Giving up the sweet stuff is hard as it's even found in veggie burgers, tomato sauce, and crackers. But if you do nix added sugars from your diet, your body will benefit almost immediately.

Within a week you can expect lower blood pressure as well as healthier levels of fat and insulin levels in the bloodstream. Of course, how your body reacts to the absence of sugar depends on how much of the white stuff you eat in the first place–and whether you're eating carbs.

Your body breaks down complex carbohydrates, like oatmeal and fruit, into simple sugars to use as energy.

But what if you cut out all high-glycemic foods, as keto enthusiasts and no-carb, no sugar dieters attempt?

First, you'll probably day dream about donuts, if you're the type of person who regularly grabs a muffin in the morning and ends dinner with dessert. This occurs because you don't have sugar to help stimulate your brain.

You may feel, well, rough, but there's a lot of good stuff going on inside your body.

You won't go through the cycle of sugar highs and crashes, as initially you'll feel tired and lethargic, but that will pass within a few days. Also, adrenaline will increase and help break down glycogen, or sugar, stored in your body.

Within three to five days, your liver will make ketones from fat since there's no more glucose, your body’s main source of energy. That’s when your body enters ketosis, aka fat burning mode.

As a result, you could experience muscle cramps since you're losing a lot of water when you’re in ketosis after cutting out sugar. Some people experience keto flu, associated with headaches, fatigue and cramps, which lasts about a week.

But once that passes, you'll feel more energetic, focused, and calm. It’s common for people to cut out sugar and high-glycemic foods to lose weight for short periods of time. However, doctors still aren’t sure whether this is healthy long-term.

That’s why many doctors recommend eating healthy complex carbohydrates. Although they are broken down into sugar, this is an entirely normal and healthy process.

In fact, omitting added sugars while eating complex carbs keeps your insulin levels healthy. Try if for a week! You won’t get the headaches, you won’t get the crashes and you will get a consistent level of energy.

Quick + Easy Summer Workouts

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Are you traveling with the family for the summer and do you need workout ideas to keep in shape efficiently and without exercise equipment handy? Try the below workout that can be done anywhere — even on the beach before the crowds arrive.

For each move do 10 reps, repeat for 3 rounds and rest 30 seconds between rounds.

Lateral Lunges

Step right leg out into a lateral lunge with the left leg straight. As you stand up, drag the left leg back to standing while using the sand as resistance. Repeat movement on the other side.

180-degree Jump Squats

Squat and touch the ground, jump 180-degrees clockwise and touch the ground again. Repeat by jumping 180-degrees counter-clockwise. Two jumps equals one rep.

Down Dog Push-Ups

Start in a down dog position. Walk your hands out to a full plank, perform a push-up and then walk your hands back to down dog.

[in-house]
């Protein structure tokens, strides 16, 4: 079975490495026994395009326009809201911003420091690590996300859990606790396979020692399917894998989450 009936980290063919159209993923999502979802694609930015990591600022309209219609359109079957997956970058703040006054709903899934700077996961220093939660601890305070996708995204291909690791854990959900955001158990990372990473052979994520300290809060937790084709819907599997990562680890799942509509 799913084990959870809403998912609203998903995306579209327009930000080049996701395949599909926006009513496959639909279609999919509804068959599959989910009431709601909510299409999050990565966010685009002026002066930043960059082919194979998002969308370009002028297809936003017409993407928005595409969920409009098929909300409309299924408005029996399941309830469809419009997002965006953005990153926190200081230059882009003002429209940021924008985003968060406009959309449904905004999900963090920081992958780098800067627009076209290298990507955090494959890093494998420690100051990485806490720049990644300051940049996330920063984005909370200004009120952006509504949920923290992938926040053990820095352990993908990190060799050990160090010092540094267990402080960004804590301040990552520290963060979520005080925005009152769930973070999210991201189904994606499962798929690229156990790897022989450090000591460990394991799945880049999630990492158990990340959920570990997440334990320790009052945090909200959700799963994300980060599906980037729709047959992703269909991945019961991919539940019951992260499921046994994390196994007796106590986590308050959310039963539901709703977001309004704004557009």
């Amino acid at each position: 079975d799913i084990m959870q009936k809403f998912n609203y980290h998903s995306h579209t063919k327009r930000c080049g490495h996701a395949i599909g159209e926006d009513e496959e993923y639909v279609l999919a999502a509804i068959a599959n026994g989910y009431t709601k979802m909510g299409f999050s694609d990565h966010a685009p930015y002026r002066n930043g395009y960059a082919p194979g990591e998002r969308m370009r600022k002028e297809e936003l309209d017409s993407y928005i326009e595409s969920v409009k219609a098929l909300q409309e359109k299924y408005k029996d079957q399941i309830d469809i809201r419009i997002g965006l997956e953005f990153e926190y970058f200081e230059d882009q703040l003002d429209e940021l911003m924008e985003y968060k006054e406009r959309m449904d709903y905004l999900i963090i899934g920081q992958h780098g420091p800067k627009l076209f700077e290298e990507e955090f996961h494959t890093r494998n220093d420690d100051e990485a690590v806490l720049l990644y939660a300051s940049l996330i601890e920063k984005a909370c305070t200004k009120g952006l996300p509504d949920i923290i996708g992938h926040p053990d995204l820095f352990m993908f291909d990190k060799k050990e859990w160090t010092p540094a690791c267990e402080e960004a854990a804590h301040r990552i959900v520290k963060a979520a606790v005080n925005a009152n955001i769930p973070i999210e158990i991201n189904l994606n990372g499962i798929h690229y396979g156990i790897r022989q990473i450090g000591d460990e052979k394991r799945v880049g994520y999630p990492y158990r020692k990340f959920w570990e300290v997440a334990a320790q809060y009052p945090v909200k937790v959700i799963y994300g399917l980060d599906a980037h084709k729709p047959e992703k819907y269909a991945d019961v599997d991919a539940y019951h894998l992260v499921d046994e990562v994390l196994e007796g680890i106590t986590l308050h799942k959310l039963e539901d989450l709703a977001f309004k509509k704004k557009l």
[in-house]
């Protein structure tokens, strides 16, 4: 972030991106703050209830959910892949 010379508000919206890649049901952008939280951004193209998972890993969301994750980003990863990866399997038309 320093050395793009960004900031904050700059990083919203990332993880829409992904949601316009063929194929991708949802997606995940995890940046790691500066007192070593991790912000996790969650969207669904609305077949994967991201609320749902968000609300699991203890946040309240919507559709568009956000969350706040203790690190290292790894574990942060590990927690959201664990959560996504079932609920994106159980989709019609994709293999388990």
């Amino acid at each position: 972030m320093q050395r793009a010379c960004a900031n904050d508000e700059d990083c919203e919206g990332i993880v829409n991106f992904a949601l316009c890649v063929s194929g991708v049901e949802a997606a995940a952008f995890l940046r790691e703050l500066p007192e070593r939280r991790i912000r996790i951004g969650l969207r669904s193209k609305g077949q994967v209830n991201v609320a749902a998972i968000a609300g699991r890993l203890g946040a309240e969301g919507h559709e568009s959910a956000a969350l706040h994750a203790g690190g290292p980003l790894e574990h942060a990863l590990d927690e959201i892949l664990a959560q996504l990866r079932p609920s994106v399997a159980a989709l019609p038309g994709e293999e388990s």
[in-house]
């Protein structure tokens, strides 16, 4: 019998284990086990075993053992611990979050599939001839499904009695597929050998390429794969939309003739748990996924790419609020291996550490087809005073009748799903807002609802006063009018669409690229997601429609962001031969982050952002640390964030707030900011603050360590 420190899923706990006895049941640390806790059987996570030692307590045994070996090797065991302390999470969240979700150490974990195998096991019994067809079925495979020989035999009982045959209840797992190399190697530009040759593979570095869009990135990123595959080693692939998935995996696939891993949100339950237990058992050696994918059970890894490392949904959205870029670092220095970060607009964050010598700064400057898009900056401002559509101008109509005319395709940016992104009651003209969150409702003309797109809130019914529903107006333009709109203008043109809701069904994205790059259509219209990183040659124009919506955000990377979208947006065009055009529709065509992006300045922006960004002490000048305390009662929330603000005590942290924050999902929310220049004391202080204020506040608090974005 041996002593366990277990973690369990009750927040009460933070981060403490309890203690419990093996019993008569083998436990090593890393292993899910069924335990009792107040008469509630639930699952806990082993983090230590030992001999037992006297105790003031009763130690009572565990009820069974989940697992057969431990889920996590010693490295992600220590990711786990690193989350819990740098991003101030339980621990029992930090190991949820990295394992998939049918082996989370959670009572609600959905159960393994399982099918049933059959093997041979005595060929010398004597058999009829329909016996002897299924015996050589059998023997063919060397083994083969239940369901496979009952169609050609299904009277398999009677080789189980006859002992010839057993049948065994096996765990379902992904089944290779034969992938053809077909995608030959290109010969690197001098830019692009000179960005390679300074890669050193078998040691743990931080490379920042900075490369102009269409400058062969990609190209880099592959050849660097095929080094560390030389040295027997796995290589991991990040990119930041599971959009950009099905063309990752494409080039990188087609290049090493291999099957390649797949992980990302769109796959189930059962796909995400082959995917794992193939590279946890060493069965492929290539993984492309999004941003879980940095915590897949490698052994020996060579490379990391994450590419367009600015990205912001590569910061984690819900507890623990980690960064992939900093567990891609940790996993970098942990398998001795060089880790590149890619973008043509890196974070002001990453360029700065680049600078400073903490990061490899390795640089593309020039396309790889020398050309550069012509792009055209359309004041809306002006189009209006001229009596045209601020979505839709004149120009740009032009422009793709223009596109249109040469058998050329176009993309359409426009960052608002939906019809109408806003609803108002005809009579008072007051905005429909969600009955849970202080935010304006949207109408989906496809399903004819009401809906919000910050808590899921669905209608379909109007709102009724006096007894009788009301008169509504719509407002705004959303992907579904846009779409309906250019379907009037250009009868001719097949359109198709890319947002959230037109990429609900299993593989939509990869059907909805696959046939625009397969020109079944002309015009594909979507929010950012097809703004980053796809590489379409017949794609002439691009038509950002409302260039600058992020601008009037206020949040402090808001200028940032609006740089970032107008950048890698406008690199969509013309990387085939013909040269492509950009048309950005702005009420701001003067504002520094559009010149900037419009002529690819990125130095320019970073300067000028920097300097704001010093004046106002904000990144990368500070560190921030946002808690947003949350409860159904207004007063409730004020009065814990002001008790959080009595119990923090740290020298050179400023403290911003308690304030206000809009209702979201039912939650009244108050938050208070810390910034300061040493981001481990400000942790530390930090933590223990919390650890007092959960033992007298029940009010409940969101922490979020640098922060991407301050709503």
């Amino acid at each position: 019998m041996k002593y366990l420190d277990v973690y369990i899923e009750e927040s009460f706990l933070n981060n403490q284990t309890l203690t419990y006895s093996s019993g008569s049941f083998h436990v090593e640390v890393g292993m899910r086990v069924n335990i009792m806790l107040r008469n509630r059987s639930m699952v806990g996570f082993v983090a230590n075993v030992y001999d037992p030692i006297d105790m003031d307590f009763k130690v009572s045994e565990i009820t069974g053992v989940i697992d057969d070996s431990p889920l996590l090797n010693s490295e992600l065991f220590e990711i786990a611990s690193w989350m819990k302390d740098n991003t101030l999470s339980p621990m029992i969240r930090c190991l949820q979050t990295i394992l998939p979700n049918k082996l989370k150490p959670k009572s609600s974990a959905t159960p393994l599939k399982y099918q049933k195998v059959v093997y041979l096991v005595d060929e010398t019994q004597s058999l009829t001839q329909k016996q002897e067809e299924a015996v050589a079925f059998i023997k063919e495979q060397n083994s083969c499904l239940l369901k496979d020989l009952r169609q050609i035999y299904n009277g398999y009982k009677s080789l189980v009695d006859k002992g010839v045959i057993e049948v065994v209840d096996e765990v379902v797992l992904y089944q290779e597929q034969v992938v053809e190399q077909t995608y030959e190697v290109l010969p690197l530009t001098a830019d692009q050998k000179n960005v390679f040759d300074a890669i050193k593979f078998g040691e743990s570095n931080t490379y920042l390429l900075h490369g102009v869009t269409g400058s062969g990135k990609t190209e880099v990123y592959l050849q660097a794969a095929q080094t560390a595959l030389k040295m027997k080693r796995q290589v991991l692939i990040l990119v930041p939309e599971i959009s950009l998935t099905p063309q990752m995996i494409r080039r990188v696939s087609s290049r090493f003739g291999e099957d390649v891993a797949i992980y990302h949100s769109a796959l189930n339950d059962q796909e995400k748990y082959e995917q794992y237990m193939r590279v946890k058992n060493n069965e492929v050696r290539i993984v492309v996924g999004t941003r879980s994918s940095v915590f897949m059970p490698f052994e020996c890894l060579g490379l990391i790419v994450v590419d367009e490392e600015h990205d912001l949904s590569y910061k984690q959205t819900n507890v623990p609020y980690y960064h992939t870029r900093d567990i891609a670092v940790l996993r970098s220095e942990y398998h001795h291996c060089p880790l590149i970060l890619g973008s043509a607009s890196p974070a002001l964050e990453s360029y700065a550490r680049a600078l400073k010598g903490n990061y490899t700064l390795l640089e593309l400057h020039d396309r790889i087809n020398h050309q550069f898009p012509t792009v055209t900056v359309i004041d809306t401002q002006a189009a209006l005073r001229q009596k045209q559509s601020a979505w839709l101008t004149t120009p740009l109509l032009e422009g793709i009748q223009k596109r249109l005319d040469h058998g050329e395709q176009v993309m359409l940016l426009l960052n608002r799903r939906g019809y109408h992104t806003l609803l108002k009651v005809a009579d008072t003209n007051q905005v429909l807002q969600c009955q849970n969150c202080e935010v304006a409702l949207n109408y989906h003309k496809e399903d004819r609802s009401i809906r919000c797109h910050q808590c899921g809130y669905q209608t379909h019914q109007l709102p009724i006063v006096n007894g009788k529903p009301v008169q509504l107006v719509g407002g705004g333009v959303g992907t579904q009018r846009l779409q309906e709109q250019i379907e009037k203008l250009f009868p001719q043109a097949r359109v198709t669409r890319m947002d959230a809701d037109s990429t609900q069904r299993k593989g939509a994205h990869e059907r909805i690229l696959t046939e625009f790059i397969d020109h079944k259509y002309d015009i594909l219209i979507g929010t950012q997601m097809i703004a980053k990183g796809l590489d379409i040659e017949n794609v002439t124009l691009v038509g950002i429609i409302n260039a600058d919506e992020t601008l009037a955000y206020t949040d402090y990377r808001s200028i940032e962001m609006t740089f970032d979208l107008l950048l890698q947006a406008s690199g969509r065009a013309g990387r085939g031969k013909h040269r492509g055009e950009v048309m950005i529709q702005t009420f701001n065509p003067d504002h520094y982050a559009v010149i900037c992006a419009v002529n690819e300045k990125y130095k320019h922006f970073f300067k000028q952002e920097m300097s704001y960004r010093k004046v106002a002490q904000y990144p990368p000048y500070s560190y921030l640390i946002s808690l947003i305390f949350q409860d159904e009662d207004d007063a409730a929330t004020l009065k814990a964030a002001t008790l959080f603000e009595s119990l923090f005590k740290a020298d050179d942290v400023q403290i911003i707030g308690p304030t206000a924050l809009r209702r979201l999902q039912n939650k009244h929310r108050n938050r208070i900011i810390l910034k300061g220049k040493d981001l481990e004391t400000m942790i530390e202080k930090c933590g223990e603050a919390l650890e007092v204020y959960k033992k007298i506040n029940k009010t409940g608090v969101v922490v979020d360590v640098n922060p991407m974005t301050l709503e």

Shuttle Sprints

Place two towels about 20 yards apart, and using them as markers, start at one and sprint to the other. That’s one! Keep your speed up, sprinting back and forth five times (10 lengths total).

Summer’s Already Here (gulp): Think 20-20-20 To See Results Fast

Summer Fitness Tips

Summer is here again and most of us definitely aren’t ready to be our best-beach selves. Need to see results fast? Try combining cardio training with some resistance training in a six-day-a-week fitness regimen. Do each component twice a week, for a total of six days, with one day off. And as with any new exercise regimen, speak to your doctor first.

Spend Two Days a Week Doing High-Intensity Exercise

Twice a week, do a high-intensity routine incorporating cardio and resistance for 20 minutes (including warm-up/cool-down).

Ideas: Warm up with walking for two to three minutes. Then do one minute of jumping jacks, then one minute of push-ups, then one minute of running or walking up a hill, then rest 30 seconds with easy walking. Repeat your high-intensity routine four times.

Then do a few minutes of stretching to cool down, for  a total of 20 minutes. Include the warm-up and cool-down, as both are important for any boot-camp/high-intensity routine.

Spend Two Days a week Doing Resistance Training

Twice a week, do resistance training for 15 to 20 minutes. You can use your own body weight for resistance training, doing squats, lunges, push-ups and triceps dips. The major bonus of resistance training is that because it builds muscle, and muscle burns more calories than fat tissue does, your body continues to burn calories even after the workout is finished.

Spend Two Days a Week Doing Interval Training

Twice a week, do interval training for 20 minutes. Doing something fast, then slow, is an effective fat burner. Instead of going for a 10- to 20-minute light jog, for example, do a burst of sprinting until you are out of breath, walk for a while, then sprint again. Do this regularly and both your speed and stamina should start to increase. If you want to target your lower body run for five minutes, then do squats; run, then do lunges; run, then do step-ups.

Anxiety: Solutions for When Social Media has you Down

Social Media Anxiety

Social media related anxiety is at an all time high and the negative feelings you can sometime feel from swiping through the ‘gram can be overwhelming. The next time you find yourself in a bad mood, pinpoint exactly what is bothering you and describe your feelings. Are you missing out? Frustrated? Exhausted? Feeling inadequate?

Instead of resigning yourself to a generalized negative mood for the next few hours, label your emotions.

People who are able to differentiate their negative emotions are better at regulating and managing them.

Knowing what is wrong can empower you to seek a solution and tailor a response to the situation. For example, recognizing that you felt flustered after a big test might prompt you to speak to a teacher. Feeling “bad” doesn’t provide you with the same kind of useful information. It just hovers over you like a cloud. And because it is so vague, it can easily spill into other aspects of your life and be the reason you feel bad for the entire day.

Emotional differentiation is a skill that can be learned and deployed on a daily basis. By expanding your emotional vocabulary, you are giving yourself the tools to label and understand an array of emotional states. Not only will your bad moods be less bad, you will be better equipped to handle negativity when it arises.